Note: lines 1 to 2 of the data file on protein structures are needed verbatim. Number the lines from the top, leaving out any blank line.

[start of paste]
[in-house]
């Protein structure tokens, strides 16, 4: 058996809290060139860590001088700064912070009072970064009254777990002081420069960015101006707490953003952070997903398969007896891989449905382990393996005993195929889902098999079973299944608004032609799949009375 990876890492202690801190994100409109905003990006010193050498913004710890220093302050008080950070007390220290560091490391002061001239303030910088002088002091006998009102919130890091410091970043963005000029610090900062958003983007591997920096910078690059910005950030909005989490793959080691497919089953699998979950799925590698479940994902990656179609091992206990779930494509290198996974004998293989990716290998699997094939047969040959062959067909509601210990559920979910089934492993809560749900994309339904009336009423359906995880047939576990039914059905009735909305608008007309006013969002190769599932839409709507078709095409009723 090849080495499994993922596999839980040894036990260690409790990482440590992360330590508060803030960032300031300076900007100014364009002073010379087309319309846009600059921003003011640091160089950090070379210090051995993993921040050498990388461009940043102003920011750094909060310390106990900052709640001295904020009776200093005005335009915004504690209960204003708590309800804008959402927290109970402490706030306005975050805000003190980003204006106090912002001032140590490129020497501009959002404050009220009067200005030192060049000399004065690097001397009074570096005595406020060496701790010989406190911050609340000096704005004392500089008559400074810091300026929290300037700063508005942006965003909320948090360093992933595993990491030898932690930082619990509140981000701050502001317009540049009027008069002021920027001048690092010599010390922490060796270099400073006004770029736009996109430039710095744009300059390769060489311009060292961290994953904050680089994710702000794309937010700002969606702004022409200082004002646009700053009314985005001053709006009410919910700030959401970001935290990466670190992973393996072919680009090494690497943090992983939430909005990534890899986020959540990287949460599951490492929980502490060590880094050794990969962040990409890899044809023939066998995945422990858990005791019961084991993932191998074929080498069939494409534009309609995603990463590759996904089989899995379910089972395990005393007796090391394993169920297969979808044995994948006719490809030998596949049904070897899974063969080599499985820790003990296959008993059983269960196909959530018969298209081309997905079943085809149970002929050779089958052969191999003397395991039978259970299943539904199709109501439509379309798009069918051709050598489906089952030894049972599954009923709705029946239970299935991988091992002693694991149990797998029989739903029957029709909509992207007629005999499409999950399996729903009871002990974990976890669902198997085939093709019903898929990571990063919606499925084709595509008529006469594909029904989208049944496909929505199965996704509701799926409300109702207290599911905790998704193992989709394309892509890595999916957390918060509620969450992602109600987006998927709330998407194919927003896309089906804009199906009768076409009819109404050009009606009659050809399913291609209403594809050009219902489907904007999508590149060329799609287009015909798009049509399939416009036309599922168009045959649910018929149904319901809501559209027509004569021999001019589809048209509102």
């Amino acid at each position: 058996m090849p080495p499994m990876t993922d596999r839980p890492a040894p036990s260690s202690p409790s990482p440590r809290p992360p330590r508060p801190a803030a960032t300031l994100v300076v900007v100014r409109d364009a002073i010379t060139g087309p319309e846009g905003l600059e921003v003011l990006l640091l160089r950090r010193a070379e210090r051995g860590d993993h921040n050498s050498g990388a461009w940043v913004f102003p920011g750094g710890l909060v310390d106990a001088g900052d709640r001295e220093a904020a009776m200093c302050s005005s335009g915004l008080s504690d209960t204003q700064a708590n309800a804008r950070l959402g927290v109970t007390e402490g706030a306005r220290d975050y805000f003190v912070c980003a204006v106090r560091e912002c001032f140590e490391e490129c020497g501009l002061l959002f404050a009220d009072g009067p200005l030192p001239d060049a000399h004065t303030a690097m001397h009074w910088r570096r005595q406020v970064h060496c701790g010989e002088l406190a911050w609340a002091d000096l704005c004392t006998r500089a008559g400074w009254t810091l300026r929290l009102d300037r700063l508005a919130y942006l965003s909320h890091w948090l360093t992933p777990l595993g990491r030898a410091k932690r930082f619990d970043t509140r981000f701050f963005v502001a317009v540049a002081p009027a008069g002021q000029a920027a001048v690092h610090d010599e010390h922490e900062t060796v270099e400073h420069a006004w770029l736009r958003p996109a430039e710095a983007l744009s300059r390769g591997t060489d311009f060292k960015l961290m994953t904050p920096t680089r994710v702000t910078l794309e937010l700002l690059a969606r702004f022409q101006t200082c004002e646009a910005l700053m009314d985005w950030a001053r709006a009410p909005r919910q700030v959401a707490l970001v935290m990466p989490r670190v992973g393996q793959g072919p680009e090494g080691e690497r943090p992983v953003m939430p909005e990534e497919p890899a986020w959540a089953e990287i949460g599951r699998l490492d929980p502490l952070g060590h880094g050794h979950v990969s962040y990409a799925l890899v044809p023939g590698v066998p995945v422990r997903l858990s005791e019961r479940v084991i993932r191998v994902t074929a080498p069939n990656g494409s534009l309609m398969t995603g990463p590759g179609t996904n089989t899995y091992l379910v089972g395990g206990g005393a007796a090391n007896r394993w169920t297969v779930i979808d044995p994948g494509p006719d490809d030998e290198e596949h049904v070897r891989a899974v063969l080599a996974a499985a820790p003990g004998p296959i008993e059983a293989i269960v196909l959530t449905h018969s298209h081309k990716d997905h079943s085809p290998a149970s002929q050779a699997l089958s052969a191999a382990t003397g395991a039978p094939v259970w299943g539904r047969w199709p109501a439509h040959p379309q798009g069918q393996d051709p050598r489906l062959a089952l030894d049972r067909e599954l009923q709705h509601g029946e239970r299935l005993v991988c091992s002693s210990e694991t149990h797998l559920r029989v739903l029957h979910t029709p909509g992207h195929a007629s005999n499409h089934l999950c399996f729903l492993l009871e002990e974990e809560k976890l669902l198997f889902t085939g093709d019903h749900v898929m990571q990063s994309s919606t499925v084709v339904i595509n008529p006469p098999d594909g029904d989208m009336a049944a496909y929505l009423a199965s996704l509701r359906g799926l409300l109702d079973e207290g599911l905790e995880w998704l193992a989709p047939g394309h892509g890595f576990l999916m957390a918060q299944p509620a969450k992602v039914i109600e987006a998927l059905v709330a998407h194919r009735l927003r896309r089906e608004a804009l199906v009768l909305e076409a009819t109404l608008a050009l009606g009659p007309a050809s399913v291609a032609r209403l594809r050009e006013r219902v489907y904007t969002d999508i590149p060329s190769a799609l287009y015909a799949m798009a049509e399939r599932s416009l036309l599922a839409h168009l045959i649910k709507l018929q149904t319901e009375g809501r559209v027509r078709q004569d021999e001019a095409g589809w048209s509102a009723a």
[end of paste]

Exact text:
[in-house]
């Protein structure tokens, strides 16, 4: 058996809290060139860590001088700064912070009072970064009254777990002081420069960015101006707490953003952070997903398969007896891989449905382990393996005993195929889902098999079973299944608004032609799949009375 990876890492202690801190994100409109905003990006010193050498913004710890220093302050008080950070007390220290560091490391002061001239303030910088002088002091006998009102919130890091410091970043963005000029610090900062958003983007591997920096910078690059910005950030909005989490793959080691497919089953699998979950799925590698479940994902990656179609091992206990779930494509290198996974004998293989990716290998699997094939047969040959062959067909509601210990559920979910089934492993809560749900994309339904009336009423359906995880047939576990039914059905009735909305608008007309006013969002190769599932839409709507078709095409009723 090849080495499994993922596999839980040894036990260690409790990482440590992360330590508060803030960032300031300076900007100014364009002073010379087309319309846009600059921003003011640091160089950090070379210090051995993993921040050498990388461009940043102003920011750094909060310390106990900052709640001295904020009776200093005005335009915004504690209960204003708590309800804008959402927290109970402490706030306005975050805000003190980003204006106090912002001032140590490129020497501009959002404050009220009067200005030192060049000399004065690097001397009074570096005595406020060496701790010989406190911050609340000096704005004392500089008559400074810091300026929290300037700063508005942006965003909320948090360093992933595993990491030898932690930082619990509140981000701050502001317009540049009027008069002021920027001048690092010599010390922490060796270099400073006004770029736009996109430039710095744009300059390769060489311009060292961290994953904050680089994710702000794309937010700002969606702004022409200082004002646009700053009314985005001053709006009410919910700030959401970001935290990466670190992973393996072919680009090494690497943090992983939430909005990534890899986020959540990287949460599951490492929980502490060590880094050794990969962040990409890899044809023939066998995945422990858990005791019961084991993932191998074929080498069939494409534009309609995603990463590759996904089989899995379910089972395990005393007796090391394993169920297969979808044995994948006719490809030998596949049904070897899974063969080599499985820790003990296959008993059983269960196909959530018969298209081309997905079943085809149970002929050779089958052969191999003397395991039978259970299943539904199709109501439509379309798009069918051709050598489906089952030894049972599954009923709705029946239970299935991988091992002693694991149990797998029989739903029957029709909509992207007629005999499409999950399996729903009871002990974990976890669902198997085939093709019903898929990571990063919606499925084709595509008529006469594909029904989208049944496909929505199965996704509701799926409300109702207290599911905790998704193992989709394309892509890595999916957390918060509620969450992602109600987006998927709330998407194919927003896309089906804009199906009768076409009819109404050009009606009659050809399913291609209403594809050009219902489907904007999508590149060329799609287009015909798009049509399939416009036309599922168009045959649910018929149904319901809501559209027509004569021999001019589809048209509102």